Party leaders are viewed through a prism which distorts how they are seen. Everything they say and do, all the events around them, are shaped by the lens through which we see them. The reaction to the tidy sum won by Hague's aunt, is one such example, and should alarm the Tory leader. "At least one member of the Hague family is a winner" was the opening sentence of two newspaper reports on the story. Another suggested that the aunt should hand the whole lot over to the Tories in the hope that it did her nephew some good.
Imagine if Tony Blair's aunt had won the lottery when he was leader of the opposition. "The Midas touch extends beyond Tony Blair to other members of his family," would no doubt have been the approving tone. Long before he had won the election, Blair was decreed a winner and his every act was viewed through this positive light. Hague has been decreed a loser and I doubt if there is much he can do to change this established view while he remains leader of the Conservative party.
For a moment, let us consider Hague without the usual preconceptions. I got to know him a little when he was the minder for the Conservative candidate at the Langbaurgh by-election in 1991. For a backbencher to be placed in charge of an important by-election is a big test, but he was self- confident and supremely relaxed in the face of what seemed an impossible task. The Conservatives almost won it and he returned to Westminster with top marks from the high command. Soon afterwards, I asked him whether he was keen to get on the first rung of the ministerial ladder as a Parliamentary Private Secretary. "Only if it is in the Treasury where you are at the centre of things," he replied. Weeks later, I saw Norman Lamont emerging from 11 Downing Street in the rain with Hague holding an umbrella above the Chancellor's elegant coiffure. He had just been appointed Lamont's PPS. Soon he became the youngest minister in Major's government and then the youngest cabinet minister. If this is not a winner, I would like to meet one.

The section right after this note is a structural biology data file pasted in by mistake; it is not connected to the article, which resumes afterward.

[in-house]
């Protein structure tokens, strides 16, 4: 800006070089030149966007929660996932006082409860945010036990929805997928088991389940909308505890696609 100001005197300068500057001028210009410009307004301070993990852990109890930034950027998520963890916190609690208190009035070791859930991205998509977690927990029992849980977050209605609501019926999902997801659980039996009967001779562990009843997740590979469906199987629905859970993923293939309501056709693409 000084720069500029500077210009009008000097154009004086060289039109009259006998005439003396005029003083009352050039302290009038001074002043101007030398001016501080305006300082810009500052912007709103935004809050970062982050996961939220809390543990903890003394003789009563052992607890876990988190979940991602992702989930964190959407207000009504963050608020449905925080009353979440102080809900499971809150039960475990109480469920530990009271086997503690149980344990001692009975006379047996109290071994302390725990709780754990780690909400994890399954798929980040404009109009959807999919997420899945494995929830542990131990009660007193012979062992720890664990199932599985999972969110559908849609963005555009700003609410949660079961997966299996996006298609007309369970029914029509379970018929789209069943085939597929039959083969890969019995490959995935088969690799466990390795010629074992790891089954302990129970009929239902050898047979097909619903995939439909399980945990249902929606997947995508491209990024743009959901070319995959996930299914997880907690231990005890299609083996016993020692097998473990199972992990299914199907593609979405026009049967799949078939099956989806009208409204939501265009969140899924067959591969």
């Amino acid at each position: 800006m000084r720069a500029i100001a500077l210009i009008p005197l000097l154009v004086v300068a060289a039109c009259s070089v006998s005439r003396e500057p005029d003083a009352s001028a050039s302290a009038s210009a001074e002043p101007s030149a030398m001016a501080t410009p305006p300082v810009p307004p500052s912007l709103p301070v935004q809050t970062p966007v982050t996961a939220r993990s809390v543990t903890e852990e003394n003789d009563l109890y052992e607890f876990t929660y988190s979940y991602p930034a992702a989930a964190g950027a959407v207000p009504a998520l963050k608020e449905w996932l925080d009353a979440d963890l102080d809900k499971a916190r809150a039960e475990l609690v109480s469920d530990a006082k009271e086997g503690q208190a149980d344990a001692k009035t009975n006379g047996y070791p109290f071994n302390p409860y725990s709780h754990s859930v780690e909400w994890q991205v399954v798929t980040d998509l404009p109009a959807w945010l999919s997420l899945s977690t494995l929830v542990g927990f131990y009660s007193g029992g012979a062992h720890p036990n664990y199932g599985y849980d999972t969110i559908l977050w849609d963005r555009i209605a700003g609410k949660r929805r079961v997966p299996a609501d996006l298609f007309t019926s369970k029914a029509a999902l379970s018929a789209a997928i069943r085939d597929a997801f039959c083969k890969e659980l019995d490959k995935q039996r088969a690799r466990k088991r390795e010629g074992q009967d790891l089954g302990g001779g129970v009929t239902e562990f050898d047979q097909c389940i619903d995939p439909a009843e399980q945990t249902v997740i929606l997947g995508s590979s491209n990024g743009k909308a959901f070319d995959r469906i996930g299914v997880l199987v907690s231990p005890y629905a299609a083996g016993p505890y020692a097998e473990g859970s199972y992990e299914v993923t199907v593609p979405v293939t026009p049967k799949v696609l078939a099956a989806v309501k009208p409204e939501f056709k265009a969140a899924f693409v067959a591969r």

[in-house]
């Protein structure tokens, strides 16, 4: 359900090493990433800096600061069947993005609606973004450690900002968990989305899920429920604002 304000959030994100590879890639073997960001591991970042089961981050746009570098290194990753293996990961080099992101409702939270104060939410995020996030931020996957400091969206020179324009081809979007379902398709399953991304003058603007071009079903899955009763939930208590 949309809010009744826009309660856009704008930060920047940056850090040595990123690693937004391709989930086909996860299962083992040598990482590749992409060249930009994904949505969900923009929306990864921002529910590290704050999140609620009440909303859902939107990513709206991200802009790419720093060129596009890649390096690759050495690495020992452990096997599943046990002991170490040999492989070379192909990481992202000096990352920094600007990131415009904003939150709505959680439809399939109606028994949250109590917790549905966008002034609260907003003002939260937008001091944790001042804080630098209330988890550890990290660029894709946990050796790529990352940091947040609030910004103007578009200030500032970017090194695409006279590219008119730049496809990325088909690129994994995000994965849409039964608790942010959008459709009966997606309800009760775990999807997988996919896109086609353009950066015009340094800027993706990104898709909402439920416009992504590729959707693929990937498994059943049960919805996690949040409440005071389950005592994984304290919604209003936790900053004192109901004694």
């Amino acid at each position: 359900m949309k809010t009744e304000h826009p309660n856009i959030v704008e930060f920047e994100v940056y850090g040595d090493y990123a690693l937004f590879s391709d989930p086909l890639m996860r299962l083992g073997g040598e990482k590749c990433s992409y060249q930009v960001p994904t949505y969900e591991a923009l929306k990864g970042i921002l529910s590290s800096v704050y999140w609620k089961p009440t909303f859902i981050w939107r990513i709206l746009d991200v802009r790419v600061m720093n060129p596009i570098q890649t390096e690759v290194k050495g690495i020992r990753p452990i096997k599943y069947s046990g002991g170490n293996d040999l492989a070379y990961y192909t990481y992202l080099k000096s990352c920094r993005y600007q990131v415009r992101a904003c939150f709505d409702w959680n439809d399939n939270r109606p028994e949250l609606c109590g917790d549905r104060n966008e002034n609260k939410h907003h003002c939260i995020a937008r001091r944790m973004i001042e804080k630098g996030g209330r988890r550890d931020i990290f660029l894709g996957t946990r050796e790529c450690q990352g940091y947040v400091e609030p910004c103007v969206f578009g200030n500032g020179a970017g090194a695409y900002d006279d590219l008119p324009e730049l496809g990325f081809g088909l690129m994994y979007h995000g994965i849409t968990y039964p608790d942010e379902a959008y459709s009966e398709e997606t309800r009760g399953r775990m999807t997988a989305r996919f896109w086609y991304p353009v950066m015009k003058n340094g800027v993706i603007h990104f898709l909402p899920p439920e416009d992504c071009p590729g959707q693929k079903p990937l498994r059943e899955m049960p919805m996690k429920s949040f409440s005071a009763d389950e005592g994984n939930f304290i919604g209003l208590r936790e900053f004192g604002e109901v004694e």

But then Hague's winning streak gave him a victory too far. He won the leadership of the Conservative party. He did so when he was far too inexperienced and when it was unleadable. The conjunction between party and leader has turned the winner into a loser. There is not much he can do about it. Indeed, it will probably get worse. For the more the winner adjusts to life as a loser, the more his judgement is likely to fail him.
The parallels between Hague and Neil Kinnock are overdone. In many ways, their political situations are entirely different. Kinnock led a party divided on every key issue and faced an increasingly self-confident right- wing government. Hague's party is divided most seriously on Europe. There are disagreements elsewhere, but they are nowhere near on the scale of the schisms which faced Kinnock. Hague also faces a government which on many issues endorses rather than challenges the 18 years of Tory rule. Of the two of them, Hague has by far the easier task.